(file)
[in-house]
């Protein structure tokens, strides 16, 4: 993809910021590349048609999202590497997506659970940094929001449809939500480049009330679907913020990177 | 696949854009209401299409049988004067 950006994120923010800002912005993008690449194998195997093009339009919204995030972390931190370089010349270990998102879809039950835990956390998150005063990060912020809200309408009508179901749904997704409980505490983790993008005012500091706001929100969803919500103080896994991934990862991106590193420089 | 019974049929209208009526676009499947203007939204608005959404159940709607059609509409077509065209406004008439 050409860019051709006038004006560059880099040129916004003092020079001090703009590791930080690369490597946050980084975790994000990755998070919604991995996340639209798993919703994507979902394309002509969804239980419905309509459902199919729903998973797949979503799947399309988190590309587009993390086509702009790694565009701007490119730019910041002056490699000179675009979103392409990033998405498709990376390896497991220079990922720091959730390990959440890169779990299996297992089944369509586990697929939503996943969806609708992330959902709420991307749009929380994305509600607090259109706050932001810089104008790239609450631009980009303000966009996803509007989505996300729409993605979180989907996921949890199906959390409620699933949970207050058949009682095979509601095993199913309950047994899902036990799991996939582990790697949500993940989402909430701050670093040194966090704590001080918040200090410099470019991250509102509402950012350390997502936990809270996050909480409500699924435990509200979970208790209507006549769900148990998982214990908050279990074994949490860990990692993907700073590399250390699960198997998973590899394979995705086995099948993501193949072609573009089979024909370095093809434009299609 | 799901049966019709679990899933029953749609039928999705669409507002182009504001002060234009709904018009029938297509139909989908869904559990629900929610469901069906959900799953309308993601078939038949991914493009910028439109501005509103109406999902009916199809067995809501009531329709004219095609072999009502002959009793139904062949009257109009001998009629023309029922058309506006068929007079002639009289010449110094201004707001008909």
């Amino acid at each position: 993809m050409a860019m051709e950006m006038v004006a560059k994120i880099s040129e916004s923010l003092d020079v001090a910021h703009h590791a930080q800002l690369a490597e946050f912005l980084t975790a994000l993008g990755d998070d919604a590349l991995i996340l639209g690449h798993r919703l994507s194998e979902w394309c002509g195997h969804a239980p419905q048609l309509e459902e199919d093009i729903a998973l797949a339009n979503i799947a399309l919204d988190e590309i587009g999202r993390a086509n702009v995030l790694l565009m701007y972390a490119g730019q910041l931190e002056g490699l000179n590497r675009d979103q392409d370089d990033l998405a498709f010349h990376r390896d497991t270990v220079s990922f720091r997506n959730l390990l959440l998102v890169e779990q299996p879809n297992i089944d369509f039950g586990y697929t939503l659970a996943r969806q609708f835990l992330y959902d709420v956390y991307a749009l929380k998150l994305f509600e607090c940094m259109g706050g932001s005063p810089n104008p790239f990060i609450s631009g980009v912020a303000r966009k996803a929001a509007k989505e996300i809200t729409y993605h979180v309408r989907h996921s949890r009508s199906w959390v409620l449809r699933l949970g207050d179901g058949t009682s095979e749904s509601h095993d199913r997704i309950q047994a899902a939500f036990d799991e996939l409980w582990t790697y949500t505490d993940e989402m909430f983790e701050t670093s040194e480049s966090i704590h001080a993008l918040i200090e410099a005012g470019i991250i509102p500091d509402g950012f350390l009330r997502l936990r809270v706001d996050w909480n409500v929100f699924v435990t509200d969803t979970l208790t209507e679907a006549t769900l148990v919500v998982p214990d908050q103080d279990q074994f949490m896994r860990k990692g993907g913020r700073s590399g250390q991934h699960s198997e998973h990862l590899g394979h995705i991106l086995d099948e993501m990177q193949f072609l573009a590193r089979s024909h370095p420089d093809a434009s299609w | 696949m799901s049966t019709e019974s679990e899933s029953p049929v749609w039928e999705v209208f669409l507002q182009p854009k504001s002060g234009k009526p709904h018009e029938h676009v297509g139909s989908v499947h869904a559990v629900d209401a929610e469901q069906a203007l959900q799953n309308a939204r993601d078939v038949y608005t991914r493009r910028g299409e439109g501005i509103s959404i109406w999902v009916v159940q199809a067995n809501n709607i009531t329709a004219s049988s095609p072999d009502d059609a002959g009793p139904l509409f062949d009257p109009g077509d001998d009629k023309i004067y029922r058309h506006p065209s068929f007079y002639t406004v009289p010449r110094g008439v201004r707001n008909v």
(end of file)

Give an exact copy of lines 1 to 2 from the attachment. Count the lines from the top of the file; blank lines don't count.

[in-house]
């Protein structure tokens, strides 16, 4: 993809910021590349048609999202590497997506659970940094929001449809939500480049009330679907913020990177 | 696949854009209401299409049988004067 950006994120923010800002912005993008690449194998195997093009339009919204995030972390931190370089010349270990998102879809039950835990956390998150005063990060912020809200309408009508179901749904997704409980505490983790993008005012500091706001929100969803919500103080896994991934990862991106590193420089 | 019974049929209208009526676009499947203007939204608005959404159940709607059609509409077509065209406004008439 050409860019051709006038004006560059880099040129916004003092020079001090703009590791930080690369490597946050980084975790994000990755998070919604991995996340639209798993919703994507979902394309002509969804239980419905309509459902199919729903998973797949979503799947399309988190590309587009993390086509702009790694565009701007490119730019910041002056490699000179675009979103392409990033998405498709990376390896497991220079990922720091959730390990959440890169779990299996297992089944369509586990697929939503996943969806609708992330959902709420991307749009929380994305509600607090259109706050932001810089104008790239609450631009980009303000966009996803509007989505996300729409993605979180989907996921949890199906959390409620699933949970207050058949009682095979509601095993199913309950047994899902036990799991996939582990790697949500993940989402909430701050670093040194966090704590001080918040200090410099470019991250509102509402950012350390997502936990809270996050909480409500699924435990509200979970208790209507006549769900148990998982214990908050279990074994949490860990990692993907700073590399250390699960198997998973590899394979995705086995099948993501193949072609573009089979024909370095093809434009299609 | 799901049966019709679990899933029953749609039928999705669409507002182009504001002060234009709904018009029938297509139909989908869904559990629900929610469901069906959900799953309308993601078939038949991914493009910028439109501005509103109406999902009916199809067995809501009531329709004219095609072999009502002959009793139904062949009257109009001998009629023309029922058309506006068929007079002639009289010449110094201004707001008909």